Creating new work is common, usual, but now, more than ever, a necessity.

The process of making a large hand built carved mug.
1. Make a large flat slab. 2. Use a template to cut the clay into the size you want. 3. Form the cut piece into a cylinder and mend the seam. 4. Throw another slab for the bottoms of the mugs. 5. Attach bottoms and mend all seams well. 6. Carve the clay with desired tool to make a texture that can be seen and felt when handling the mug. 7. Finish rim and bottom of the mugs so it looks and feels purposeful. 8. Attach a handle and thumb rest.
The finished mugs, still very wet, each with a unique set of carved lines. Glaze will fill recesses and run differently than on a smooth vertical surface. These mugs are presently drying and will be available for sale once they are glazed and fired in the fall of 2021.

In April of 2020, the burning pain in my wrist turned into more. Tendonitis is pretty common in folks who do work with our hands making repetitive movements, and as a potter that is pretty much the job description. Nearly the entire time the pandemic put a halt to life as we knew it, I’ve been hurting.

In the beginning it was incredibly painful. Now it’s only painful when I do too much, and as all things go, if you think about life, we are using our hands all day long for every little thing. In the beginning it was painful to brush my teeth, pull up my pants, comb my hair, and vacuuming the house was definitely over the top! I had to rely on my left hand to wash the dishes, pull laundry out of the washing machine, use a dust rag and vacuum. I had to use my husband to cut vegetables and bread.

Presently my plan is to hand build everything, because using the potters’ wheel isn’t an option. I’m excited to discover new methods of construction, and new ways to use my tools. I’m eager to expand the textured designs I make on clay, and to experiment with new glazes. Hand building an entire collection is breathing new life into my work! Can you feel my enthusiasm?

Hand built “Fishy” mug. Made from a slab of clay that was stamped with a unique “underwater scene.”
Each Fishy mug is one-of-a-kind.

Posted in lifestyle, mindset, new work | Tagged , , | 4 Comments

Where I Was. Where I’m Going.

Well, hello again! I have not written a blog here since 2015, but I decided to start writing again as things have changed so much for me especially because of the pause that the pandemic has given me.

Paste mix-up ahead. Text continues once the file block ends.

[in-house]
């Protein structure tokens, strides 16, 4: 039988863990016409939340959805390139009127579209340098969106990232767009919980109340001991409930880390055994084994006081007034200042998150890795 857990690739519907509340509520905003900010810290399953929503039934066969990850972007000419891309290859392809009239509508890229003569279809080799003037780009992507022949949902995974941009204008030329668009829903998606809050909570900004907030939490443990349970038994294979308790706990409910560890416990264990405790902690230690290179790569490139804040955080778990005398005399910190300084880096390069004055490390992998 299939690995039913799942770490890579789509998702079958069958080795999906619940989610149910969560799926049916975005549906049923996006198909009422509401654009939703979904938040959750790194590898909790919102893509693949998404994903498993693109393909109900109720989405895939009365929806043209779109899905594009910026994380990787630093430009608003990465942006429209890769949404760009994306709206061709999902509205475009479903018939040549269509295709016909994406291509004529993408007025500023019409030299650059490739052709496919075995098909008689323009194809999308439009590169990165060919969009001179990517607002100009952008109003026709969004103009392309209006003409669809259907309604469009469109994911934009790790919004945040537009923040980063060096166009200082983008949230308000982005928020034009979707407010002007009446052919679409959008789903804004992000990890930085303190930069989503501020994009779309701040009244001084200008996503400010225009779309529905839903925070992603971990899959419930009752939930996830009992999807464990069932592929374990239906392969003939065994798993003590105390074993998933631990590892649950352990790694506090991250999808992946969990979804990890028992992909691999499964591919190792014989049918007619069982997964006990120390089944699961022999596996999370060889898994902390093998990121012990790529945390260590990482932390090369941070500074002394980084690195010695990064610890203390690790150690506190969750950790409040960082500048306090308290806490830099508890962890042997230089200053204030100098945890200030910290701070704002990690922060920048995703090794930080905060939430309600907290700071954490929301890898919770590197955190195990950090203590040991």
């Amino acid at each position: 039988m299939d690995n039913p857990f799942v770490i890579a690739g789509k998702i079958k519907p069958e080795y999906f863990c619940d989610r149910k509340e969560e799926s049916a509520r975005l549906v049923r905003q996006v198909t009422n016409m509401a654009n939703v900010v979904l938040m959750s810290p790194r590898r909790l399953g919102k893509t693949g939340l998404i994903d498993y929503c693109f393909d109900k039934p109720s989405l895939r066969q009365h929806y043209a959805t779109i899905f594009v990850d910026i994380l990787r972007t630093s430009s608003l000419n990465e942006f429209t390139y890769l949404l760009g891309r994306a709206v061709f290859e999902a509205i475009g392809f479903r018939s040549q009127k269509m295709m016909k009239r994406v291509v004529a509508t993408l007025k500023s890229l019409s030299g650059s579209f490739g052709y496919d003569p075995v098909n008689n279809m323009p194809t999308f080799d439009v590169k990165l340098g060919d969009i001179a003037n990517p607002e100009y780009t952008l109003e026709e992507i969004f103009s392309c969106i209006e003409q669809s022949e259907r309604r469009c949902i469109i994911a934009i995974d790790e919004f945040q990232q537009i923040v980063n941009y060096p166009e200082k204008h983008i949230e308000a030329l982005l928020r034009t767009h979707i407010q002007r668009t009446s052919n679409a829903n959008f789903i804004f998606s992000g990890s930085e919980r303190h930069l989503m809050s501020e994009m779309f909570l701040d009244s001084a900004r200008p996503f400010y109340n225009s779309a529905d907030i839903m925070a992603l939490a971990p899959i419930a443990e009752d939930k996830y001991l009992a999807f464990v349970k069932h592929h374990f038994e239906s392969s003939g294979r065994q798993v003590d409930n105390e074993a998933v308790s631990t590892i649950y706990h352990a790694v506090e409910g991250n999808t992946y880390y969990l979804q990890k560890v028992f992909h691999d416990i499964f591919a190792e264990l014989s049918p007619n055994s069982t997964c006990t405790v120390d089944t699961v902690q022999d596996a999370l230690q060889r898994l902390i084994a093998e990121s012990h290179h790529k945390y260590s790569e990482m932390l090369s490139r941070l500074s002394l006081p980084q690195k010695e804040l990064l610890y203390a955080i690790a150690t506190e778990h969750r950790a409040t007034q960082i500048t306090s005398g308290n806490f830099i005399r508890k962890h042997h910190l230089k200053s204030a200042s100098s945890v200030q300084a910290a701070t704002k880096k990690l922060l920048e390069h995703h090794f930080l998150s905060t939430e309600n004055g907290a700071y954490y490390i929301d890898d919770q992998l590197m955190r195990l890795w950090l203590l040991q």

I have written some blogs over the past 6 years on a website called SparkPeople. I have been a member there since 2008. SparkPeople is a website that provided a free calorie counter and fitness tracker. Members were encouraged to have a SparkPage that allowed them a space in which to develop friendships with other members, and get and give support through the weight loss process by blogging. SparkPeople is closing down in mid-August. My blogs were always extremely well received by the Spark community, so I decided to blog here again with the intention of satisfying my readers.

As it turns out, most of my blogs on Spark were not weight loss related. For the past several years my blogs read like journal entries and included a lot about my pottery work and family life. The majority of my weight loss was within the first two years of using Spark and then my weight loss stopped and I maintained for a few years, so I started writing different content because I had nothing new to report in regard to my weight.

When Spark shuts down and I will no longer have access to a calorie counter or fitness tracker. Instead of finding a replacement for Spark, like many who rely on these tools to guide them through the process, I feel this utter joy and freedom in stopping the hyper focus on my weight.

When I think back, I have lost weight with tools and gadgets but mostly without the help of those things. It’s not rocket science, although I’m sure the diet industry makes most people feel like it is. Move more, eat less. That is the formula.